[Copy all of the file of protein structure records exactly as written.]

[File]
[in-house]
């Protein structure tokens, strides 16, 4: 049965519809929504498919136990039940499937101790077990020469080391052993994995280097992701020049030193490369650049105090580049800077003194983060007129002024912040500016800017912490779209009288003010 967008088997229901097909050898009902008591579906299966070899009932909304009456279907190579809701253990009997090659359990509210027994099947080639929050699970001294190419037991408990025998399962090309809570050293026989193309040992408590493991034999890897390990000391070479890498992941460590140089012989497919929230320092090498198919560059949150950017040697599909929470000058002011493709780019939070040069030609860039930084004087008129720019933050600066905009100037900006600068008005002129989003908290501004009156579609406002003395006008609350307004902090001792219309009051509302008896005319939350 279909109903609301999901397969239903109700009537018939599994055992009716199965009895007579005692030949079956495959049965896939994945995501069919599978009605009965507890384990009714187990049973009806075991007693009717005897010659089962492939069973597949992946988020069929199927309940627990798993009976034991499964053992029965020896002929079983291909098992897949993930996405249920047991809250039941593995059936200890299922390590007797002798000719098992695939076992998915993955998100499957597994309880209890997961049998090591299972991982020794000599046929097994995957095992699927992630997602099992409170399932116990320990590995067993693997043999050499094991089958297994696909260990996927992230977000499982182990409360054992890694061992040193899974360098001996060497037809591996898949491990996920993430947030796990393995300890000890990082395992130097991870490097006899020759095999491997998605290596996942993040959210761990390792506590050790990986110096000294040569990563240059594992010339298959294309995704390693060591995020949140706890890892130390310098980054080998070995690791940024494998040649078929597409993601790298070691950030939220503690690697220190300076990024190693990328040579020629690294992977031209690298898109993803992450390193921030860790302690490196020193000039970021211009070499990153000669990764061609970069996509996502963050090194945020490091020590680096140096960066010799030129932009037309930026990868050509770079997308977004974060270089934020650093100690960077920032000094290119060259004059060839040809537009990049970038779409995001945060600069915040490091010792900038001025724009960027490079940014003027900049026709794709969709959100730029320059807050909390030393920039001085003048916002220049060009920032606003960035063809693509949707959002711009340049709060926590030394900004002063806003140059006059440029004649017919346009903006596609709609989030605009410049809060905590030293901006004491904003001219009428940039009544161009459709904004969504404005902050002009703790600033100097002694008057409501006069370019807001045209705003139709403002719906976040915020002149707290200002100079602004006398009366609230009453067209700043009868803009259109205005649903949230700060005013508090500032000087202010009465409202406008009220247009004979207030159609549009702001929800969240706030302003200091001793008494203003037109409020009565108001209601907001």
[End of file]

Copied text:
[in-house]
């Protein structure tokens, strides 16, 4: 049965519809929504498919136990039940499937101790077990020469080391052993994995280097992701020049030193490369650049105090580049800077003194983060007129002024912040500016800017912490779209009288003010 967008088997229901097909050898009902008591579906299966070899009932909304009456279907190579809701253990009997090659359990509210027994099947080639929050699970001294190419037991408990025998399962090309809570050293026989193309040992408590493991034999890897390990000391070479890498992941460590140089012989497919929230320092090498198919560059949150950017040697599909929470000058002011493709780019939070040069030609860039930084004087008129720019933050600066905009100037900006600068008005002129989003908290501004009156579609406002003395006008609350307004902090001792219309009051509302008896005319939350 279909109903609301999901397969239903109700009537018939599994055992009716199965009895007579005692030949079956495959049965896939994945995501069919599978009605009965507890384990009714187990049973009806075991007693009717005897010659089962492939069973597949992946988020069929199927309940627990798993009976034991499964053992029965020896002929079983291909098992897949993930996405249920047991809250039941593995059936200890299922390590007797002798000719098992695939076992998915993955998100499957597994309880209890997961049998090591299972991982020794000599046929097994995957095992699927992630997602099992409170399932116990320990590995067993693997043999050499094991089958297994696909260990996927992230977000499982182990409360054992890694061992040193899974360098001996060497037809591996898949491990996920993430947030796990393995300890000890990082395992130097991870490097006899020759095999491997998605290596996942993040959210761990390792506590050790990986110096000294040569990563240059594992010339298959294309995704390693060591995020949140706890890892130390310098980054080998070995690791940024494998040649078929597409993601790298070691950030939220503690690697220190300076990024190693990328040579020629690294992977031209690298898109993803992450390193921030860790302690490196020193000039970021211009070499990153000669990764061609970069996509996502963050090194945020490091020590680096140096960066010799030129932009037309930026990868050509770079997308977004974060270089934020650093100690960077920032000094290119060259004059060839040809537009990049970038779409995001945060600069915040490091010792900038001025724009960027490079940014003027900049026709794709969709959100730029320059807050909390030393920039001085003048916002220049060009920032606003960035063809693509949707959002711009340049709060926590030394900004002063806003140059006059440029004649017919346009903006596609709609989030605009410049809060905590030293901006004491904003001219009428940039009544161009459709904004969504404005902050002009703790600033100097002694008057409501006069370019807001045209705003139709403002719906976040915020002149707290200002100079602004006398009366609230009453067209700043009868803009259109205005649903949230700060005013508090500032000087202010009465409202406008009220247009004979207030159609549009702001929800969240706030302003200091001793008494203003037109409020009565108001209601907001």